Diplomacy professor publishes Belarus’ issues book

Seton Hall diplomacy professor, Dr. Margarita Balmaceda, has recently published a book called “Living the High Life in Minsk: Russian Energy Rents, Domestic Populism and Belarus’ Impending Crisis,” which deals with a variety of issues occurring in Belarus.

“This book deals with two large questions which we often encounter with international relations,” said Balmaceda. “One question is how less powerful countries manage their relationship with their more powerful allies. The second topic is how authoritarian regimes stay in power.”

Her book shows how the President of Belarus, Alexander Lukashenko, uses the energy policy “as a means to manage their more powerful ally, Russia, and uses it to maintain popular support within the regime,” said Balmaceda.

It took Balmaceda five years to write this book and she was intrigued by issues dealing with energy and politics in the former Soviet Union since the late 1990’s.

The book was published in 2014 and Balmaceda has also written three other books about the topic, being that the issue was of high importance to her. She became interested in the issue when she realized energy was key in understanding relations between Ukraine and Russia.

“Energy was not something you could simply understand by looking at the outside,” said Balmaceda. “You need to look inside the black box of energy politics and look at the array of actors regarding the issue.”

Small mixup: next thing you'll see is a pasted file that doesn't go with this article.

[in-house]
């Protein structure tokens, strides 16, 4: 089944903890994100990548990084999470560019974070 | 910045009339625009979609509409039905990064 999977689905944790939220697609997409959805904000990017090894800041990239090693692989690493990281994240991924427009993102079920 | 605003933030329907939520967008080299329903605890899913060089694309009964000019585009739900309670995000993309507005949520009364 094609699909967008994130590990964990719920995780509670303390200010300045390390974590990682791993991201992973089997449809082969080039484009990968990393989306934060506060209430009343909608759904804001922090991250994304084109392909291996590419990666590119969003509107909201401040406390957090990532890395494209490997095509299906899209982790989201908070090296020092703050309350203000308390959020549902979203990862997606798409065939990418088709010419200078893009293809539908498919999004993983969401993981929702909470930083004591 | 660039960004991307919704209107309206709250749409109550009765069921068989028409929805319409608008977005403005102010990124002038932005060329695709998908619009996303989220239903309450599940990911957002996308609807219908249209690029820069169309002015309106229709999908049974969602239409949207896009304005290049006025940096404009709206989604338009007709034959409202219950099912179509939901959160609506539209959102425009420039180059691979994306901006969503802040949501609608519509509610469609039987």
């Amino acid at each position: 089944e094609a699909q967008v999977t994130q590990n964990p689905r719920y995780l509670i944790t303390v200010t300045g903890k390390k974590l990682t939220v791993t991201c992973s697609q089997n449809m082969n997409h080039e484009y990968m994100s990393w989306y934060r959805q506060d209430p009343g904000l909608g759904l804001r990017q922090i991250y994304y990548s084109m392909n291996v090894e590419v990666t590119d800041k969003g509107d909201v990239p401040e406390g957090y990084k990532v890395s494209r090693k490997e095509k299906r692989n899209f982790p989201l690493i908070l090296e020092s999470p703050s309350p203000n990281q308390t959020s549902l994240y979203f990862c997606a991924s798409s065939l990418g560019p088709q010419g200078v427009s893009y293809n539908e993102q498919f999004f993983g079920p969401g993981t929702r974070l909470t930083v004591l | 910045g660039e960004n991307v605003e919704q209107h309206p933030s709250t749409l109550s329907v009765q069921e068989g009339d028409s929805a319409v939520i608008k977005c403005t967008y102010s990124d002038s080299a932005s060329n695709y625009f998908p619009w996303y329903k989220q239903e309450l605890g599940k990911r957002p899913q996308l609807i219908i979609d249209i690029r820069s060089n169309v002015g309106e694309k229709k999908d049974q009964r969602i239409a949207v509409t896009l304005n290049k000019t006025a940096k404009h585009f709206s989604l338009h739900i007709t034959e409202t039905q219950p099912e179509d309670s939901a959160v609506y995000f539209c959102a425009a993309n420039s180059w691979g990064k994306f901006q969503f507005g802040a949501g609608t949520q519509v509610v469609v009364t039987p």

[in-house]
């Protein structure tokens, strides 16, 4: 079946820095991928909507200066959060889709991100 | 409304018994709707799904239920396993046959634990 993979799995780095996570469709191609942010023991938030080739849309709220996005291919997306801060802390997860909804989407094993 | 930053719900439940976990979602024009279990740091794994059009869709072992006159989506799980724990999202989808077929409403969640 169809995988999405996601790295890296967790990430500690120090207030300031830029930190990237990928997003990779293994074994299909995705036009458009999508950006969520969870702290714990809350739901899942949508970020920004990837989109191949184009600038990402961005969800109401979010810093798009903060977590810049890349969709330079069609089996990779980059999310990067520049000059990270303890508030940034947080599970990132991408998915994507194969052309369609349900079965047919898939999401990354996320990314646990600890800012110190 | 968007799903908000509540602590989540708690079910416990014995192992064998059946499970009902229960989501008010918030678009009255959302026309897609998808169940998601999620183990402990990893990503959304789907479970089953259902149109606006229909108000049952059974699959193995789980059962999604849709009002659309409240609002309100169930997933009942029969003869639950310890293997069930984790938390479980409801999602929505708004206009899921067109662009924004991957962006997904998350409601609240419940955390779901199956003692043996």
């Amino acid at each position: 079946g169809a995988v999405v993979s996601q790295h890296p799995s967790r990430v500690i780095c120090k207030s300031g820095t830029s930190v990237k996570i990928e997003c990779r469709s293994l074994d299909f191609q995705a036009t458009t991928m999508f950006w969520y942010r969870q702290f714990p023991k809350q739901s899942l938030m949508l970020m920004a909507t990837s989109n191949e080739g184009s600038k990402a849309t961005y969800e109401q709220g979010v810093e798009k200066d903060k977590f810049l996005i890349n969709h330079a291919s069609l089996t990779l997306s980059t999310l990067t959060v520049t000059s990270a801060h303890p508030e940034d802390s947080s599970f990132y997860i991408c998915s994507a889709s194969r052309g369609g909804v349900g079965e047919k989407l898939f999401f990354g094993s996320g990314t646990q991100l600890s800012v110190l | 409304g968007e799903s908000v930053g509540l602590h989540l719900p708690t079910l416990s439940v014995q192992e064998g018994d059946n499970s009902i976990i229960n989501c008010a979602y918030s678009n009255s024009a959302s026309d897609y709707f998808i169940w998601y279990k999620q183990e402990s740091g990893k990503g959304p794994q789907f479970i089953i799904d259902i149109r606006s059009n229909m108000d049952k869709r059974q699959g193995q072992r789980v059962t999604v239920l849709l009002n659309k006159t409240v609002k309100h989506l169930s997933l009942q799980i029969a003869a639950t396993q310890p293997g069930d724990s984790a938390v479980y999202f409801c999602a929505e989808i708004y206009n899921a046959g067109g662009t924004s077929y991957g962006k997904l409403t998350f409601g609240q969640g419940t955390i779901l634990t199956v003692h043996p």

During our interview, Balmaceda made it clear that the issue of energy politics in Europe is not easy to understand or write about and she is one of the first people to do so. Her book deals with a country that many people ignore because it is an authoritarian state and many people think it’s impossible to do field research in Belarus because of that.

The book shows that it is possible to do research in the country because Balmaceda visited the country and wrote a whole book on it.

Her book is $45.00 and can be found online or at any major bookstore.

Balmaceda is not of Russian descent, but she did study Russian and became fluent in the language swiftly. She is also fluent in Ukrainian and Hungarian. Balmaceda teaches four classes at SHU within the diplomacy and political science fields and many of them deal with Post-Soviet issues. She teaches undergraduate and graduate courses.

Shaygne Rodriguez can be reached at shaygne.rodriguez@student.shu.edu.

Author: Staff Writer

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